Because traction is such a critical indicator of potential success, it is important to do diligence on the stated customer count and customer engagement and motivation.

examplePete once got excited about a company that claimed to have 85K customers. This was a consumer and small business product. After a few probing questions, it became clear that these “customers” were acquired when the company’s product was an add-on to a large ecosystem. These customers were on a free tier of the product, and the company determined that it could not monetize them, so it pivoted to a different value proposition. Entrepreneurs know how important customer traction is to investors, so the pressure to present numbers in a positive light can be extreme.

caution Early-stage companies may end up signing very unfavorable contracts to secure key deals or early customers that they need to move the business forward. If the company or its valuation is heavily dependent on a particular distribution contract or customer letter of intent (LOI), ask to see it.

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Diligence on Competition

In every pitch deck there should be a slide about competition.

danger If a company says there is no competition it may be a red flag that they don’t understand their customers or their market. If you were the inventor of the first car, for example, you might have been tempted to say that there was no competition; but in fact the competition was horses and carriages and trolleys and trains and bicycles and human feet.

founder Most entrepreneurs know that they have to be better than the competition or at least differentiated to get funded, but their products are early and as a result are often lacking in features. This creates a temptation for founders to be dismissive of certain competitors or to leave them out of the competitive slide in their pitch altogether. They shouldn’t—again, these are key indicators of how well a founder understands her market, customers, and product. Evaluating competition is very company-specific, but the following are some general guidelines for angels to follow when doing diligence on competition:

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Diligence on Product and Technology


At a minimum, you should get a thorough demo of the company’s product (if it has one). If it is a product that you can use yourself, then use it as much as you can even if you are not the target customer. Is it elegant and effective or confusing and buggy?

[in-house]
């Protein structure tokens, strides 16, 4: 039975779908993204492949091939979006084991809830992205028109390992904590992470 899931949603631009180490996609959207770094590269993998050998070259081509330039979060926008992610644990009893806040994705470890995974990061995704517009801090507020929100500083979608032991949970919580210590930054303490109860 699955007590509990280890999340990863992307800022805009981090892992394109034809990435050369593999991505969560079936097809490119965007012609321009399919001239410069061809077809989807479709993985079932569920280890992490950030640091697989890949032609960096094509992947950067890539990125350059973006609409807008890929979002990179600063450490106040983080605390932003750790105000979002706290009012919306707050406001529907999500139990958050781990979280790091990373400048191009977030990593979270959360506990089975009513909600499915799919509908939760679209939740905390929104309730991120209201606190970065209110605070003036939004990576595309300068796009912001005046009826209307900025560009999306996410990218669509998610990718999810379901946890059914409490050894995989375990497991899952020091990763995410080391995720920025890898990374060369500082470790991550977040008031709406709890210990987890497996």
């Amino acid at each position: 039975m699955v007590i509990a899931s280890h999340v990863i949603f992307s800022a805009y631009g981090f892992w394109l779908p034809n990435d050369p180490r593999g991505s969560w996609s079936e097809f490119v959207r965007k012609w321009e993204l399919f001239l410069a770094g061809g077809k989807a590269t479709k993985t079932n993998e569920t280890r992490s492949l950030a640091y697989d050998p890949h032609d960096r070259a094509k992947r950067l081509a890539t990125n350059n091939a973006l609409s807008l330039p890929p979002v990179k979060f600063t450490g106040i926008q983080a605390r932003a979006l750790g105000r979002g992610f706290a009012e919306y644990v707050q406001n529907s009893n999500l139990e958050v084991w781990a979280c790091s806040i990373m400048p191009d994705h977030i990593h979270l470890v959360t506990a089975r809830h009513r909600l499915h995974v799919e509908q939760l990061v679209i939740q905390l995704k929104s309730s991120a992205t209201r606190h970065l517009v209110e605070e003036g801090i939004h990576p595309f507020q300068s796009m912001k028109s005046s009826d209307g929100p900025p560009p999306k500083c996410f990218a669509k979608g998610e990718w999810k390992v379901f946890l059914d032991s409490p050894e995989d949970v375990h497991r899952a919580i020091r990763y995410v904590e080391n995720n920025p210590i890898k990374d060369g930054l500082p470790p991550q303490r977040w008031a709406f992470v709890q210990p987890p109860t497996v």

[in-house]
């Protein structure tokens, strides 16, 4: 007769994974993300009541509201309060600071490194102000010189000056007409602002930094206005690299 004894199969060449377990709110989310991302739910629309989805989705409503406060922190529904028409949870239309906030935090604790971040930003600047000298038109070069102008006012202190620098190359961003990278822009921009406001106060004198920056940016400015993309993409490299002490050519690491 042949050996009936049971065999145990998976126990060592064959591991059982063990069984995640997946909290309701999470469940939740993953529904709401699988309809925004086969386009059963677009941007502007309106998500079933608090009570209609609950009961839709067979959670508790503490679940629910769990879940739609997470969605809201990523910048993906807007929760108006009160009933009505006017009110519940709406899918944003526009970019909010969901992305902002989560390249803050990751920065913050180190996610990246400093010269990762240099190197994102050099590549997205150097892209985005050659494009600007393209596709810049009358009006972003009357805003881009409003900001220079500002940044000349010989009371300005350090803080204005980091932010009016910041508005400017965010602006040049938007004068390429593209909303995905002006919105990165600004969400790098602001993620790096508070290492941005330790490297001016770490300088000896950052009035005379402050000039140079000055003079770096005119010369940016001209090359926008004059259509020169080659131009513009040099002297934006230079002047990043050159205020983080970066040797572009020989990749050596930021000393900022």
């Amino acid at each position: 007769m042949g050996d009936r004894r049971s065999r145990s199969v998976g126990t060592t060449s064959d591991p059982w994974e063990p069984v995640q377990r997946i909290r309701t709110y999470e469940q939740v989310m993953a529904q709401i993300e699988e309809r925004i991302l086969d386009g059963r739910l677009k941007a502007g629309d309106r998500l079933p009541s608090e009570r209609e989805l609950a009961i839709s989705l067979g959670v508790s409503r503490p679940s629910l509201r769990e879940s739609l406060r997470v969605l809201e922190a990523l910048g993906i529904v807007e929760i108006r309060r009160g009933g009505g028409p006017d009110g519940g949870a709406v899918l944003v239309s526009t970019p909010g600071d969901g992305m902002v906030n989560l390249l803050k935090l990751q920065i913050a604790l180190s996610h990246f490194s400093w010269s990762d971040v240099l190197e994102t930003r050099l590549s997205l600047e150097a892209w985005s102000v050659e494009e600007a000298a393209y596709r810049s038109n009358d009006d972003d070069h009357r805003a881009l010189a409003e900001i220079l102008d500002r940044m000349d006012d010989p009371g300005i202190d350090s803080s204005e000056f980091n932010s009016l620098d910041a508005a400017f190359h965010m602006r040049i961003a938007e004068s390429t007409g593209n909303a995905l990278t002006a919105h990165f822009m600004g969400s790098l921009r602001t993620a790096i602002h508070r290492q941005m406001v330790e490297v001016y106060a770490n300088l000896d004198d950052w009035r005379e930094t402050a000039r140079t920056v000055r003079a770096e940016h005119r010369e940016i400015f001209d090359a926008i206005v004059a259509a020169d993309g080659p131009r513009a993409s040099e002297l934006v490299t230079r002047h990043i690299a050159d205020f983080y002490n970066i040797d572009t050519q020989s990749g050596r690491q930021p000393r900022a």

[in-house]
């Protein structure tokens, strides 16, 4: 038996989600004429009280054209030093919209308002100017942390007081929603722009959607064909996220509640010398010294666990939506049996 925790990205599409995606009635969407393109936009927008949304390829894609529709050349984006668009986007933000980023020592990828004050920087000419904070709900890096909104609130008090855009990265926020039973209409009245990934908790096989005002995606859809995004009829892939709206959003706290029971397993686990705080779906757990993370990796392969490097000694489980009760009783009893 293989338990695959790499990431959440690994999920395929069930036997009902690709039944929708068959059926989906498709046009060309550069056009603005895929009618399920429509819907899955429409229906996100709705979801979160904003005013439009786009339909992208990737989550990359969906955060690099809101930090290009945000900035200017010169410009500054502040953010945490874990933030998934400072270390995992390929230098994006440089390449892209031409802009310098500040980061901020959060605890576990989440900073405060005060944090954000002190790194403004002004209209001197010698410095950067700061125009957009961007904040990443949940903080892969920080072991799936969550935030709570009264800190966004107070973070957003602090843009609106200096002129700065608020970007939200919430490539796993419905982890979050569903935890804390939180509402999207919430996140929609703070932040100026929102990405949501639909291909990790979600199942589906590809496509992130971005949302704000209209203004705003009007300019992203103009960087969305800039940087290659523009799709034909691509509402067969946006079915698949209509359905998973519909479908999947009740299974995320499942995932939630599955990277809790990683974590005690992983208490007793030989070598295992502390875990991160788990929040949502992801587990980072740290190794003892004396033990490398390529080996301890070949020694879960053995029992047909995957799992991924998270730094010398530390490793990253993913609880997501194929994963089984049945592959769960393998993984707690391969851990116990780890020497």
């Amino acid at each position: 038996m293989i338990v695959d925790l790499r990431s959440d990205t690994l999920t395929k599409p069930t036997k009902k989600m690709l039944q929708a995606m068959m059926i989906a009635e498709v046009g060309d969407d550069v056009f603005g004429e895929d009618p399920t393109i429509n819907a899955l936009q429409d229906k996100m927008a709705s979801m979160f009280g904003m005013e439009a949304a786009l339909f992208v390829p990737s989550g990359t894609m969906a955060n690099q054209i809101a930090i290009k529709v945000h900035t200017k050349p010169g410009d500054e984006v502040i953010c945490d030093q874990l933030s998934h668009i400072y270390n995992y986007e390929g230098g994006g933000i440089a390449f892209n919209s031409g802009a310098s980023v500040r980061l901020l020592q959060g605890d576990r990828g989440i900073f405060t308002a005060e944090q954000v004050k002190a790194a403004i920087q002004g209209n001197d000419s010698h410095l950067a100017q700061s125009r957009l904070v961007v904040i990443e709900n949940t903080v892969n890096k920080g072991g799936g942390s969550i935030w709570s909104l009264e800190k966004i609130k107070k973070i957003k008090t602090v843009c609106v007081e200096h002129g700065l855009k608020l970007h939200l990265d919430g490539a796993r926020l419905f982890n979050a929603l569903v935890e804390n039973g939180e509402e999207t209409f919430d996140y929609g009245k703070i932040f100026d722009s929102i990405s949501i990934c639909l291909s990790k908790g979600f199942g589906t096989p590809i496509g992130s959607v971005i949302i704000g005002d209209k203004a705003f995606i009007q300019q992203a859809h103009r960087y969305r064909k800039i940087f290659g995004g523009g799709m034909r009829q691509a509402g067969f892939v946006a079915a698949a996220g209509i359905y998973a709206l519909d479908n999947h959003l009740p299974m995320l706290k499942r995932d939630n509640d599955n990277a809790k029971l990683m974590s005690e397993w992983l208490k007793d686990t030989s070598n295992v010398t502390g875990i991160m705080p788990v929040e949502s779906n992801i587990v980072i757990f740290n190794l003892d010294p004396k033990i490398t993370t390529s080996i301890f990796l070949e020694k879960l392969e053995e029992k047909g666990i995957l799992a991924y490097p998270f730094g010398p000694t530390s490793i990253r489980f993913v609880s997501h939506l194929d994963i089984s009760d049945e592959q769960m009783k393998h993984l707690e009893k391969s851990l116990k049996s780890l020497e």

It is not uncommon for an entrepreneur to show a very polished demo of their product using a very specific scenario, and it may turn out that the product only works elegantly under quite specific constraints.

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Diligence on Finances and Key Assumptions

Financial Model

Every pitch deck has a financial projections slide showing that in 3–5 years the company will have millions or tens of millions of dollars in revenue and be profitable. Those projections come from a financial model built on a set of assumptions about growth rates, customer transaction size, customer acquisition costs, attrition rates, and others more specific to the type of business.*

The model and the assumptions will be very specific to the type of business. Especially in B2C businesses, the profitability will be very sensitive to some of those assumptions. Any of the pirate metrics mentioned above will likely have big impacts on profitability. The entrepreneur should be able to defend any critical assumptions in the model by pointing to comparable businesses. For B2B businesses, some of the critical assumptions will be conversion rates in the sales pipeline we mentioned above, attrition rates (how many customers don’t renew their contracts), length of the sales cycle (impacts growth rate and cost of customer acquisition), contract size, and how much revenue a single salesperson can generate.

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Don’t Fall For Vanity Metrics

dangerWhether listening to a pitch or conducting due diligence, beware of vanity metrics.

examplePete was doing due diligence on a consumer mobile app startup a few years ago that said in their angel pitch that they had achieved 30K downloads from the Apple App Store in their first week. That sounds impressive, but how many of those downloads turned into real engagement that could eventually be monetized? A few probing questions revealed that the founder knew one of the editors of the App Store and was able to get the app featured. It turns out that 30K downloads is pretty typical for a featured app, and that once that visibility was gone, the download rate fell precipitously. The entrepreneur was not lying, they were just touting a vanity metric. While downloads are necessary, they are not sufficient or directly indicative of potential profitability.

Vanity metrics are numbers that may sound exciting but don’t translate in any direct way to the health of the business.* In a B2B scenario, a vanity metric would be how many people came by the sales booth at the conference. The meaningful metric is how many qualified sales leads came from the conference.

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Should you hire a lawyer to help you with legal due diligence? This depends a lot on the circumstances of the company you intend to invest in, and your own comfort level. We discuss when it might be appropriate to hire a lawyer a bit later—whether or not you do, it’s wise for the person making the investment to have some familiarity with the topics and issues that might need to be looked into during this stage.

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It is a typical part of legal due diligence to review a company’s charter documents.